Should We Starve the Beast?

with 4 Comments

Hungry bear

During the 2008 political campaign, Republican presidential candidate John McCain proposed an across-the-board spending freeze. He wanted to take a hatchet to the size of government.

McCain was one of the least conservative Republicans who could have been nominated. But promising to cut the size of government tipped him into the Republican caucus. The shorthand for this political stance, both by those who support and oppose it, is “starve the beast.”

In this perspective, the government is a wild animal snatching at any sustenance it can find, greedily devouring money it shouldn’t need to perform tasks it shouldn’t do. To stop it, you could try to limit its ability to act, shackling it with the Constitution, but the beast already ignores such chains. So that leaves only one other option: you starve the beast. Cut taxes. Cut them again. Starve government of its riches. Force it to cut its own budget.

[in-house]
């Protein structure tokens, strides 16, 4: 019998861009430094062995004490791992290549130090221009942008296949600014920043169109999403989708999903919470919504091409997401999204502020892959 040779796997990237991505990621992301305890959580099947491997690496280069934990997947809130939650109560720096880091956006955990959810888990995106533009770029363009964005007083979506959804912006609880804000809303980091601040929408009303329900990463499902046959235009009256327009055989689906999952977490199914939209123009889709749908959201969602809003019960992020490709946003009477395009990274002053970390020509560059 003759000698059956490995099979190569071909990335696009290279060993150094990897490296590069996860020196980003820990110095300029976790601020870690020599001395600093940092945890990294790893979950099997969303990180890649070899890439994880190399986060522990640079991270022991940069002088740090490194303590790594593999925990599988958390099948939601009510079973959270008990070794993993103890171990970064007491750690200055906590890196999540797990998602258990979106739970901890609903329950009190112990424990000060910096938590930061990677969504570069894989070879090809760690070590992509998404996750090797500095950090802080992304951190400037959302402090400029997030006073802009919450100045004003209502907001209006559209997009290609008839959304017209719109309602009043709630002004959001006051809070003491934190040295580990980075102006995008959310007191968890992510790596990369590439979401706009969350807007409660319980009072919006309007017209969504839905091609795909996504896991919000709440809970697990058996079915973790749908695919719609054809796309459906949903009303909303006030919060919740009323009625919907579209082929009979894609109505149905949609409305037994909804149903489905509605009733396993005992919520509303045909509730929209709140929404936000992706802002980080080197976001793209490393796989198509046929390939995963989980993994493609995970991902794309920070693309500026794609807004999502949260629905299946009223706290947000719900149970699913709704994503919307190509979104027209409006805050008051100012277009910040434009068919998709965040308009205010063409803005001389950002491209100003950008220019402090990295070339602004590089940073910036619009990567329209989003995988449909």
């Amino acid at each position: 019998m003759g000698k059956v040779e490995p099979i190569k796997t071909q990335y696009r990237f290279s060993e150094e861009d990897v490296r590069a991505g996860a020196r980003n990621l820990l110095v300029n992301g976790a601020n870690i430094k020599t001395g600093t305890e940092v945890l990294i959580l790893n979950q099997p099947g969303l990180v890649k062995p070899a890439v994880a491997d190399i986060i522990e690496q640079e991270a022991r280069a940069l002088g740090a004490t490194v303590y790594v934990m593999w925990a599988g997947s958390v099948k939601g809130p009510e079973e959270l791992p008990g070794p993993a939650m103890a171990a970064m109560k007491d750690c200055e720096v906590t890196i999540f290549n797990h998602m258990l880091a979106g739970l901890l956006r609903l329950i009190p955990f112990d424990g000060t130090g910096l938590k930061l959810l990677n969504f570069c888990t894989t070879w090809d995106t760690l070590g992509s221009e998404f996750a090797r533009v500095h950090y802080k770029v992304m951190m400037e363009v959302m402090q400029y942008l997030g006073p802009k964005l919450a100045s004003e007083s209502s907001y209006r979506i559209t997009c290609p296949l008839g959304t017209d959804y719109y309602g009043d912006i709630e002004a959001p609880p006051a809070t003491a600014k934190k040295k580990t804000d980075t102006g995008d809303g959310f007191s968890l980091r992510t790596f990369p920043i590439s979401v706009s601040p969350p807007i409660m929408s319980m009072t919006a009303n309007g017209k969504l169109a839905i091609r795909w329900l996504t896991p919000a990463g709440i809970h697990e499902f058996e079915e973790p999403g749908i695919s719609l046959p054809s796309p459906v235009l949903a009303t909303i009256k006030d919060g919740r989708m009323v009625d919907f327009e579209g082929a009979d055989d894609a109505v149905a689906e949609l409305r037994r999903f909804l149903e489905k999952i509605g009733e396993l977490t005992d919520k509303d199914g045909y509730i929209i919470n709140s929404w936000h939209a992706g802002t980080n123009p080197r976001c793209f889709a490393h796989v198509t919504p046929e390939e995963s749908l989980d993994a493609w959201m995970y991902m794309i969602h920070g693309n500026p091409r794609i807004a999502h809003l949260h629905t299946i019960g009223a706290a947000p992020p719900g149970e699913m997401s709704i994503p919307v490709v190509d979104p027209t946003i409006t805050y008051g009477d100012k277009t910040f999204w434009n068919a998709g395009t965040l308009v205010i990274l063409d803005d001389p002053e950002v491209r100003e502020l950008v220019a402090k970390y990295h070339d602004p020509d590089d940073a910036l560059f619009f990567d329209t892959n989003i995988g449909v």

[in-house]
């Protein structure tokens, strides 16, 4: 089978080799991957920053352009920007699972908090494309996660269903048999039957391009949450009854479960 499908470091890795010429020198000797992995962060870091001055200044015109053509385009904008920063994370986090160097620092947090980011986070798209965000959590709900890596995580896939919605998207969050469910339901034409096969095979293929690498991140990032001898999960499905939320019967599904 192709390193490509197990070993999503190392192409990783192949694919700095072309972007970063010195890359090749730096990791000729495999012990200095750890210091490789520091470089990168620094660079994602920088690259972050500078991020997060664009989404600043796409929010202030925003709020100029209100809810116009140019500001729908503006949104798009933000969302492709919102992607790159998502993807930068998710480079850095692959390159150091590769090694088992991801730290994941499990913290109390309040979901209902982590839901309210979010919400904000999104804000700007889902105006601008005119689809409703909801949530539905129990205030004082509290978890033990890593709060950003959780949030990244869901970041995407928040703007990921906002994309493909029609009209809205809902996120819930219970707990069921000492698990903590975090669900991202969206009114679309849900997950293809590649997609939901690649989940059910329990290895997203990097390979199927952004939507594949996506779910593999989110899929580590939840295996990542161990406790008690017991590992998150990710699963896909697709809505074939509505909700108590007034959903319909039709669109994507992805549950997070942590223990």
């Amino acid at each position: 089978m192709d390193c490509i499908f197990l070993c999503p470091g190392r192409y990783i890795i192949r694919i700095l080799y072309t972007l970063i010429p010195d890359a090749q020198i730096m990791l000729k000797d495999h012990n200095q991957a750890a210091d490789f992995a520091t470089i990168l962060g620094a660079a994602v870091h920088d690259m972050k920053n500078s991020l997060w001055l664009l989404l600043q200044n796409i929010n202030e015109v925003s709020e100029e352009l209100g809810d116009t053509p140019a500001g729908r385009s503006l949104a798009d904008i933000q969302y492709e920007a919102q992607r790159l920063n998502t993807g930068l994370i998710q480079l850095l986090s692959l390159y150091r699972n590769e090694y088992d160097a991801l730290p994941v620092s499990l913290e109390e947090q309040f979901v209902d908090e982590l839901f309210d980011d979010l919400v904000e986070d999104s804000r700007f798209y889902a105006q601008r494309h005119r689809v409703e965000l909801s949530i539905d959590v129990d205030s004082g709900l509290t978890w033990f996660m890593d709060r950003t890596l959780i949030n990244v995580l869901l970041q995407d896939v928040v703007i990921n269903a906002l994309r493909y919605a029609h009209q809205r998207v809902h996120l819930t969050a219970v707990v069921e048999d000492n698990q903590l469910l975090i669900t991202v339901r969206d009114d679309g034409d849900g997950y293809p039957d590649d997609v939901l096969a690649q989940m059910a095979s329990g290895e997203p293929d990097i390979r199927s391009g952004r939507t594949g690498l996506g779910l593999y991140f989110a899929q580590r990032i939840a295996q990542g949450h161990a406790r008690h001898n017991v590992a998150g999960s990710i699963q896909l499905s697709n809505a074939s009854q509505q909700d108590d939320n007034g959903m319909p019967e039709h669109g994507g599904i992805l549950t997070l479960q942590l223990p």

Given current government spending, this idea resonates with most Americans. Take a moment to consider what your government does.

We provide subsidies for ethanol that distort global corn prices and subsidies for wind power and solar energy that pay executives of otherwise nonviable companies.

Social Security returns a fraction of what would be available to seniors if the accounts were privatized.

Foreign aid sends billions of dollars to our enemies to buy a temporary global influence. Then we use that influence to stash a global military to further the interests of the American corporations with the loudest lobbyists.

Government donations to nonprofits encourage those charities to engage in public rent-seeking rather than listening to private donor feedback.

Fighting the war on drugs has skyrocketed the number of Americans arrested. It has hurt our minorities socially and economically. Our efforts to stop drug production in other countries have entangled us in corrupt governments like Mexico and Colombia.